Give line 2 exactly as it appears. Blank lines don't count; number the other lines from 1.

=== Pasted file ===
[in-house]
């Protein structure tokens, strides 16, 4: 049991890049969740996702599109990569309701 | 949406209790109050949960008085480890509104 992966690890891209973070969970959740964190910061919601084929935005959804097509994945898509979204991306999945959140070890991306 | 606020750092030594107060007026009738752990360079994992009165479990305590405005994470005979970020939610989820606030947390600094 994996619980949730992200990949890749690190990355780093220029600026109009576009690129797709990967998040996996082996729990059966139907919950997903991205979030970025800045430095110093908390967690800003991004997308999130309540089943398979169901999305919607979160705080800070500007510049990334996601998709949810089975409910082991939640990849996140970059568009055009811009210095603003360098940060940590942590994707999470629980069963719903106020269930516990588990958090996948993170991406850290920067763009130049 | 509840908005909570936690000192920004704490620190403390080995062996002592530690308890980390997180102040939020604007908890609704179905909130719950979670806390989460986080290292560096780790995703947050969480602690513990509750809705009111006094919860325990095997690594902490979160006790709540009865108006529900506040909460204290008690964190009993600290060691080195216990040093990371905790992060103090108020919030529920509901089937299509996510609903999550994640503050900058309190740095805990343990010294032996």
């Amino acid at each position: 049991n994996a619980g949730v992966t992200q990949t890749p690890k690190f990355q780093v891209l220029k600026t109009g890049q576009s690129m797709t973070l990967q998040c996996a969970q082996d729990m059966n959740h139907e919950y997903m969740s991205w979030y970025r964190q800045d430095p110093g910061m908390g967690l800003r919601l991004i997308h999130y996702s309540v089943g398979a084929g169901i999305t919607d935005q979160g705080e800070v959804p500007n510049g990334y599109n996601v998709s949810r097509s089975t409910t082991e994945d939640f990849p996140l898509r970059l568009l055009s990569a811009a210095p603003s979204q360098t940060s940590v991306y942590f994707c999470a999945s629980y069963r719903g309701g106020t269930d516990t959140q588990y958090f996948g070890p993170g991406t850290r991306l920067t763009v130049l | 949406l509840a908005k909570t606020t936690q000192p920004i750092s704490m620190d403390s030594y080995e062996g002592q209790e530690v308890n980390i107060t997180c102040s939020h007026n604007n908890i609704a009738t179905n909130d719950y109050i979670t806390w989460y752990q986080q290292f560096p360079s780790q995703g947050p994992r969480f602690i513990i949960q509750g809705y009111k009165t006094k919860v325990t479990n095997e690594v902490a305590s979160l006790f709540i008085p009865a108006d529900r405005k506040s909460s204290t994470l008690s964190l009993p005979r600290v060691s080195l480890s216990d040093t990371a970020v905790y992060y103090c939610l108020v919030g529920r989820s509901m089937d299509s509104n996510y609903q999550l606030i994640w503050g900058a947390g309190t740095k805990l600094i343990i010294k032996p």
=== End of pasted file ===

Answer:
């Protein structure tokens, strides 16, 4: 049991890049969740996702599109990569309701 | 949406209790109050949960008085480890509104 992966690890891209973070969970959740964190910061919601084929935005959804097509994945898509979204991306999945959140070890991306 | 606020750092030594107060007026009738752990360079994992009165479990305590405005994470005979970020939610989820606030947390600094 994996619980949730992200990949890749690190990355780093220029600026109009576009690129797709990967998040996996082996729990059966139907919950997903991205979030970025800045430095110093908390967690800003991004997308999130309540089943398979169901999305919607979160705080800070500007510049990334996601998709949810089975409910082991939640990849996140970059568009055009811009210095603003360098940060940590942590994707999470629980069963719903106020269930516990588990958090996948993170991406850290920067763009130049 | 509840908005909570936690000192920004704490620190403390080995062996002592530690308890980390997180102040939020604007908890609704179905909130719950979670806390989460986080290292560096780790995703947050969480602690513990509750809705009111006094919860325990095997690594902490979160006790709540009865108006529900506040909460204290008690964190009993600290060691080195216990040093990371905790992060103090108020919030529920509901089937299509996510609903999550994640503050900058309190740095805990343990010294032996």